[Penang] Modern-Penang eats from APlace 26, Bangkok Lane

APlace 26, a bright little cafe on Bangkok Lane offers an interesting selection of dishes which reflected the life of its proprietor, Catherine Koay. For me, its main attraction is actually an off-menu, but very popular dish: “khao jam” - a rather complicated, hard-to-prepare herbal rice salad dish originating from Kelantan, Malaysia’s north-eastern frontier state bordering southern Thailand. Kelantan is 95% Malay-Muslim, but it has a large Siamese minority who share the same culture, religion (Theravada Buddhism) and language as Thailand. Khao jam is a Siamese dish closely identified with this community’s unique cuisine.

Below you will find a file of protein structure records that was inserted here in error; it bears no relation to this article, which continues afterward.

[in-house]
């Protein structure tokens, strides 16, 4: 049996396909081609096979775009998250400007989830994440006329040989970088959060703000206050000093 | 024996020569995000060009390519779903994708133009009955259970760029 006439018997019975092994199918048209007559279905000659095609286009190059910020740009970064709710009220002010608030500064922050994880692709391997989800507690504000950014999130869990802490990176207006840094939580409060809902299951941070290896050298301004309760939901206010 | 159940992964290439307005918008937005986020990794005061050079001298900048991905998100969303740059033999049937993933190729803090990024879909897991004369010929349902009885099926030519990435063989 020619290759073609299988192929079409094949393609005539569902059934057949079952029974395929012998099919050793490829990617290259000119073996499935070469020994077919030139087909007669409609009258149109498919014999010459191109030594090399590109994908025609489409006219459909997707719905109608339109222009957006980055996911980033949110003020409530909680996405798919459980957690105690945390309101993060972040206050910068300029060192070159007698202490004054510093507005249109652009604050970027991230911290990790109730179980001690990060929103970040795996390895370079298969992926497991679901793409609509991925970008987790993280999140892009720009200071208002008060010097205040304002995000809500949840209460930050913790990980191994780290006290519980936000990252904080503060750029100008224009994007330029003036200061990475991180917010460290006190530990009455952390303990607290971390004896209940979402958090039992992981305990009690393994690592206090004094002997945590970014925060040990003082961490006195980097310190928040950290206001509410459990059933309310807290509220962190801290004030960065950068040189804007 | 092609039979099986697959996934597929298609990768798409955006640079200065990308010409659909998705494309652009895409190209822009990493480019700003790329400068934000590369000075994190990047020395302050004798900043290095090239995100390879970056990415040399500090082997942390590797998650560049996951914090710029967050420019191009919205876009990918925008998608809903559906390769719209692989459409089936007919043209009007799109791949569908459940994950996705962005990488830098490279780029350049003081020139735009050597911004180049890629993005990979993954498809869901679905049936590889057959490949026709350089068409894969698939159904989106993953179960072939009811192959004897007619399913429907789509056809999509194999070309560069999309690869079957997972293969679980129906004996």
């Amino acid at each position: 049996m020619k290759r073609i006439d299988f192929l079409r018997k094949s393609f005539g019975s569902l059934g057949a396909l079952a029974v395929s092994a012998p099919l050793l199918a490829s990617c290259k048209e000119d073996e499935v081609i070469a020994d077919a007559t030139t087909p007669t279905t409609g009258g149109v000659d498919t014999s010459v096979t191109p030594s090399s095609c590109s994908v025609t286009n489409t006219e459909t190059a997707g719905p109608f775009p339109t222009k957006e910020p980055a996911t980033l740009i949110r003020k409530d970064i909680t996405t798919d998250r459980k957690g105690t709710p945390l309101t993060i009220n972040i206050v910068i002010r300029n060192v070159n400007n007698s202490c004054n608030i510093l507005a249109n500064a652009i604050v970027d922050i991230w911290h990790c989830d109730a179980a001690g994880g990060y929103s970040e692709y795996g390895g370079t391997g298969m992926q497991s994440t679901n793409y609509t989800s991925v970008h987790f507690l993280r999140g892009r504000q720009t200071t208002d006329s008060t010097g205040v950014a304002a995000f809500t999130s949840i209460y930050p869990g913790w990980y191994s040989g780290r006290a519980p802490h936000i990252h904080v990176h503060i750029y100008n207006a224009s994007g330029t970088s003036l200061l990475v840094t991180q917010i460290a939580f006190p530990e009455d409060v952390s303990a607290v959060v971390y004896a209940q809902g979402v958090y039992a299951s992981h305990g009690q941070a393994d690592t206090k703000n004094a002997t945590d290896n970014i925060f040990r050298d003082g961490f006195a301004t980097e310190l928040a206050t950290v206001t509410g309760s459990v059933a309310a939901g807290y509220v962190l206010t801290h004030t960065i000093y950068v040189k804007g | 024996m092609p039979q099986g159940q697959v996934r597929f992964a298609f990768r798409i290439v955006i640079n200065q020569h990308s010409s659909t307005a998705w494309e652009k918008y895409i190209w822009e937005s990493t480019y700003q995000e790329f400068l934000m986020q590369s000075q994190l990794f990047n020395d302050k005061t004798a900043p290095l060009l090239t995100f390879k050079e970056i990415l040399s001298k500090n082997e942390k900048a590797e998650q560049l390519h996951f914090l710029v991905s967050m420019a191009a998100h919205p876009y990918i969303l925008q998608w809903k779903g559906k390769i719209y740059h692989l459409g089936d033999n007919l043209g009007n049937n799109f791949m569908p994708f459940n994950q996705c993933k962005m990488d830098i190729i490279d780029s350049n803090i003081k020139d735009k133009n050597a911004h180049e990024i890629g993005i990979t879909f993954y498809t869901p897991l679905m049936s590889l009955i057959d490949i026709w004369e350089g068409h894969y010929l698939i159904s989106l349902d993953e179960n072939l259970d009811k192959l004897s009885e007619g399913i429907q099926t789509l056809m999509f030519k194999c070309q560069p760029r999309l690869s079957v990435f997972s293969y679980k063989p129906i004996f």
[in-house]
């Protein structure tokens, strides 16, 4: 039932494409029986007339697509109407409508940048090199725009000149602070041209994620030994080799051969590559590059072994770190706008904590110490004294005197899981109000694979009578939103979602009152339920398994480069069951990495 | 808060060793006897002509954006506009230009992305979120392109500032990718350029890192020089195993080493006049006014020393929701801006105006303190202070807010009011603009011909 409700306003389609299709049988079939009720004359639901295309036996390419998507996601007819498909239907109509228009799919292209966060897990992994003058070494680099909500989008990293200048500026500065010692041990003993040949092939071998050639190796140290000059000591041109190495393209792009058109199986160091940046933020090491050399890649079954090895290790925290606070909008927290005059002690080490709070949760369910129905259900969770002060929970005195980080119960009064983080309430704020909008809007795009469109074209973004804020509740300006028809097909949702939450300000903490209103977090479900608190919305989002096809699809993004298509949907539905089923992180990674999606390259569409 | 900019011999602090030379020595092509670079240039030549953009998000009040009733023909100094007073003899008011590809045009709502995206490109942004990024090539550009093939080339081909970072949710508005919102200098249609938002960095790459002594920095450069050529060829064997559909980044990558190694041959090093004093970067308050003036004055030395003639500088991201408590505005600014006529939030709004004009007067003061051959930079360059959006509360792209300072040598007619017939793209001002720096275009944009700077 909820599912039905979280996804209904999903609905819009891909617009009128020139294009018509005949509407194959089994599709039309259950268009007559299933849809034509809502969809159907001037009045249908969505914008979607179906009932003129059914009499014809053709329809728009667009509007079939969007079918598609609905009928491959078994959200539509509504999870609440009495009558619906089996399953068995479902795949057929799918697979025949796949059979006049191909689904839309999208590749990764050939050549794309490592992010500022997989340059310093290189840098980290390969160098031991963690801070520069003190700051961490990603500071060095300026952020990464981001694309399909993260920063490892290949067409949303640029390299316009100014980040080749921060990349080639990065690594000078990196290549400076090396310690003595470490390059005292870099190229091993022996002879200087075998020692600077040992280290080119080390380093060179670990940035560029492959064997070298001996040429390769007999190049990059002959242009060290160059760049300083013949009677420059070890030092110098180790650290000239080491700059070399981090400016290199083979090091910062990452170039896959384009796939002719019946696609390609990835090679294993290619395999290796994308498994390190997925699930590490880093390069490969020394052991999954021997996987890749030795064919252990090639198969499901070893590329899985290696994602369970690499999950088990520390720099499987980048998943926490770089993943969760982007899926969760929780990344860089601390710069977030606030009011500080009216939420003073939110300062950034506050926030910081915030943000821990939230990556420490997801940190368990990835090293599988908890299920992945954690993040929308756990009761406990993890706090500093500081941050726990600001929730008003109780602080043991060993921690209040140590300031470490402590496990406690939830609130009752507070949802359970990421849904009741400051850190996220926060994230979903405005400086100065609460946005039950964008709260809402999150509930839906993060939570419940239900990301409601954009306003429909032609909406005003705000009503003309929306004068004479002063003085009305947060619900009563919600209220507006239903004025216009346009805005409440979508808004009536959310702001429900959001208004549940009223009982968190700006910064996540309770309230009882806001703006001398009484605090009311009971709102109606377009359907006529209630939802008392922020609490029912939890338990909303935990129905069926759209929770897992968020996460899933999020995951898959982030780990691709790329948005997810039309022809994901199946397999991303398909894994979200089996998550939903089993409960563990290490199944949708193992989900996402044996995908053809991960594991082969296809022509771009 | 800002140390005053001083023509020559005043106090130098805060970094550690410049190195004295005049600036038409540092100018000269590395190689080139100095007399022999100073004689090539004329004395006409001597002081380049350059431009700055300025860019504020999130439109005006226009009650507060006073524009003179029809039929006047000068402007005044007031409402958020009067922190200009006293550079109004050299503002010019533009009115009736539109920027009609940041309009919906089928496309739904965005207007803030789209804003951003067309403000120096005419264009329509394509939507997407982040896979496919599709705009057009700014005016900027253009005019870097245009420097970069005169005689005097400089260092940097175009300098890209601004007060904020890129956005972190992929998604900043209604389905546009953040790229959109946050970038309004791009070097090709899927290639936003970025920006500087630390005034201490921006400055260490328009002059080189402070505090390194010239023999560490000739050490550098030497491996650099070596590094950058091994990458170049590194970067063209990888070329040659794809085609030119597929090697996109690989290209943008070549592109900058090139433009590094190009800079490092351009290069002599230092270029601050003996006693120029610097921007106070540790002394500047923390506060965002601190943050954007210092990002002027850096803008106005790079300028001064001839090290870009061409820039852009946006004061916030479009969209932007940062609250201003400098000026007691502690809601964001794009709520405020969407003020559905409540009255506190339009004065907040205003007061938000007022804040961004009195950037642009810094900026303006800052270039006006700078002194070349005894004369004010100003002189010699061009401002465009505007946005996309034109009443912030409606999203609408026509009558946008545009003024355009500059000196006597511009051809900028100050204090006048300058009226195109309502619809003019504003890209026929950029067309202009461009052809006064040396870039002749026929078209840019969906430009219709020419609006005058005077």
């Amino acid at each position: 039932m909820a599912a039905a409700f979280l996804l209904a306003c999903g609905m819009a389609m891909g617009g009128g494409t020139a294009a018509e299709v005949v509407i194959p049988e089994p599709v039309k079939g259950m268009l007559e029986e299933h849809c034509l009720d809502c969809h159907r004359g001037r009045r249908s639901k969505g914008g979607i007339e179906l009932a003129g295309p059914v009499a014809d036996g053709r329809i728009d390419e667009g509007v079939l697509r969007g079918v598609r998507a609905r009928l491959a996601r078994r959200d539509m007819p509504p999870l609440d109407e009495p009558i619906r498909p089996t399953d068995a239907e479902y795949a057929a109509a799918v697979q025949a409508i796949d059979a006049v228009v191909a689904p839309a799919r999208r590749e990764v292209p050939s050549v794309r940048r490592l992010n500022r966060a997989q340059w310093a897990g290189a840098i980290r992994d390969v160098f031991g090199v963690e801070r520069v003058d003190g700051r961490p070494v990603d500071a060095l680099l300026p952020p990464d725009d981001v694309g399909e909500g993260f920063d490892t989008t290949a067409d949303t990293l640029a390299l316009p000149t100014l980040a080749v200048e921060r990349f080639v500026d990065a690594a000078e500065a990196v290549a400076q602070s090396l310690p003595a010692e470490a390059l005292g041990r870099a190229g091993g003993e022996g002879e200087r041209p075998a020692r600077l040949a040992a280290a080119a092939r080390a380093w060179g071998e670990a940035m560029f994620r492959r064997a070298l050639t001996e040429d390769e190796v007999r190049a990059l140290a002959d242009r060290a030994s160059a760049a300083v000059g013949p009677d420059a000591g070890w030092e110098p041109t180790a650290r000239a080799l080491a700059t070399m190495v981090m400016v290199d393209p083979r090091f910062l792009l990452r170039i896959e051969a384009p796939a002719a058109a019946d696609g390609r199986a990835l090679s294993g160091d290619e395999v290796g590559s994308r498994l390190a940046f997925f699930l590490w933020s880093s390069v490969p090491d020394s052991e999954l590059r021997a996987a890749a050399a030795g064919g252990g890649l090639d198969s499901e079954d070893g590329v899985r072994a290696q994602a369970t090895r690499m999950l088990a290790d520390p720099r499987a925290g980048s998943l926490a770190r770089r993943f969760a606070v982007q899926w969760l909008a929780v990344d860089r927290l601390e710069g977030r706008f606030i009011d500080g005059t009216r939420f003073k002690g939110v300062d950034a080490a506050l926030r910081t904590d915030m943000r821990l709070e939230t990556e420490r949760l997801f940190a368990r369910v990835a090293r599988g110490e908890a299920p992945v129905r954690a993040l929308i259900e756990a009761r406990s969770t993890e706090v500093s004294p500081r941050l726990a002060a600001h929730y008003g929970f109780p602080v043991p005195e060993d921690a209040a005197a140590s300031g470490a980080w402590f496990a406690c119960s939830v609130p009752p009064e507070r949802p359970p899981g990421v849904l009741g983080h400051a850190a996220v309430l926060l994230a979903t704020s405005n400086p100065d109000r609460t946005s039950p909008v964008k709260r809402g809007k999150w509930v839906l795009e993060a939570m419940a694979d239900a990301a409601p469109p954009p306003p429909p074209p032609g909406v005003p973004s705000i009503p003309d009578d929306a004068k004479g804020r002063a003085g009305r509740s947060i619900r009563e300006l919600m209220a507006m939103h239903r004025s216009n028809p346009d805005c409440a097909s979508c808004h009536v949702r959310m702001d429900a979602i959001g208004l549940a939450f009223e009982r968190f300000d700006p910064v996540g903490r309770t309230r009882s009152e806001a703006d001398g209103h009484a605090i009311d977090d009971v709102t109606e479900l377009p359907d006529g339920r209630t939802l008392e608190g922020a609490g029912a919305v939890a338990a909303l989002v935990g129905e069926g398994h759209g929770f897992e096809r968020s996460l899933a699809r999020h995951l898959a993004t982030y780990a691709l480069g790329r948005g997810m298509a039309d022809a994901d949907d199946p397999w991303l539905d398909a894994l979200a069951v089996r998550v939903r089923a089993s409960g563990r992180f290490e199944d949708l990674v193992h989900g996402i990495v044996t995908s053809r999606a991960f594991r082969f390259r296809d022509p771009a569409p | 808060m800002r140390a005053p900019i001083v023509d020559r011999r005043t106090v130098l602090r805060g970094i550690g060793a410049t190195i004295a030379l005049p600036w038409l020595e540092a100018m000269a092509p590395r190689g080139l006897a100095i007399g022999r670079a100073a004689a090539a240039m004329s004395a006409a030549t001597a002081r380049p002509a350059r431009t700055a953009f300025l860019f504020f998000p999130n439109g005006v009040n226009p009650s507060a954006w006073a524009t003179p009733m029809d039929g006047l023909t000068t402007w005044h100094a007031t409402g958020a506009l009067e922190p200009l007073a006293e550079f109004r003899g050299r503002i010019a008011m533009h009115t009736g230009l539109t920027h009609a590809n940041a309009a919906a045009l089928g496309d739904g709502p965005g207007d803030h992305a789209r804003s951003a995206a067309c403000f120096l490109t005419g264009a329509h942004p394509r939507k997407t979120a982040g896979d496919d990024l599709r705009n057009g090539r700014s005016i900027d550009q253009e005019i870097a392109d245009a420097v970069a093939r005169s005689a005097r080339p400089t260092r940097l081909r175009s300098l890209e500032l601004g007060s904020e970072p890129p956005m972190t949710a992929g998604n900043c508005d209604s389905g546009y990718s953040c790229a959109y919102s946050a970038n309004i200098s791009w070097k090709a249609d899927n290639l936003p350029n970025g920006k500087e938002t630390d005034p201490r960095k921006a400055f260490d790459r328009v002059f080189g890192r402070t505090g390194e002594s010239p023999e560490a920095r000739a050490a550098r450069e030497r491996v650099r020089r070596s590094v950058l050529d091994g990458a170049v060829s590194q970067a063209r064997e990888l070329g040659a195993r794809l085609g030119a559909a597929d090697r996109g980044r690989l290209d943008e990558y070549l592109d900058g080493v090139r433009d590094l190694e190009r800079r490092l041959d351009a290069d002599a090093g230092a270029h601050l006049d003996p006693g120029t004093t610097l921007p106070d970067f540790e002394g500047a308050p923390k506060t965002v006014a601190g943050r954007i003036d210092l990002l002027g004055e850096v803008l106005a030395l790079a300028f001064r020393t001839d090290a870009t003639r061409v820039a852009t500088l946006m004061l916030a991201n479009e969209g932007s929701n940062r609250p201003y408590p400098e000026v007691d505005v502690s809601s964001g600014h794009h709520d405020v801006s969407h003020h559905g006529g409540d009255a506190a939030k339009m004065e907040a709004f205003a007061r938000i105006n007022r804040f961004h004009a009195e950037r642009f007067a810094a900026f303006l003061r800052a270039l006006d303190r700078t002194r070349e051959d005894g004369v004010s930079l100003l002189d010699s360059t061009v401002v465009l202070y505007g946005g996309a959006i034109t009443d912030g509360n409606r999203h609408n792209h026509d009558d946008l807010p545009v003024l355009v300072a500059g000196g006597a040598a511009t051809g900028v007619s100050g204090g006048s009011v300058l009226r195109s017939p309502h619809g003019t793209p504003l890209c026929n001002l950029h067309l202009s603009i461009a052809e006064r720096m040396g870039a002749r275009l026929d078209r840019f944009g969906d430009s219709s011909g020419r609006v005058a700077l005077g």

Historically, Kelantan (Thai : กลันตัน or “Kalantan” as it’s known by its Siamese name) was actually part of the Siamese kingdom, together with Kedah (Thai: ไทรบุรี or “Saiburi”), Perlis ( Thai: ปะลิส or “Palit”) and Terengganu (Thai : ตรังกานู or “Trangkanu”) - the four Siamese states which were ceded to the British in the unequal Anglo-British Treaty of 1909 by King Rama V (also known as King Chulalongkron), in return for the British to stay out of the Siamese kingdom. Fans of Rodgers and Hammerstein’s musical, “The King & I” would recognize Rama V as the king’s eldest son, Prince Chulalongkorn, who took over the rule of the kingdom after his father died at the end of the film.

The four former Siamese states subsequently became part of the Federation of Malaysia in 1957, when the new nation was granted its independence by Britain.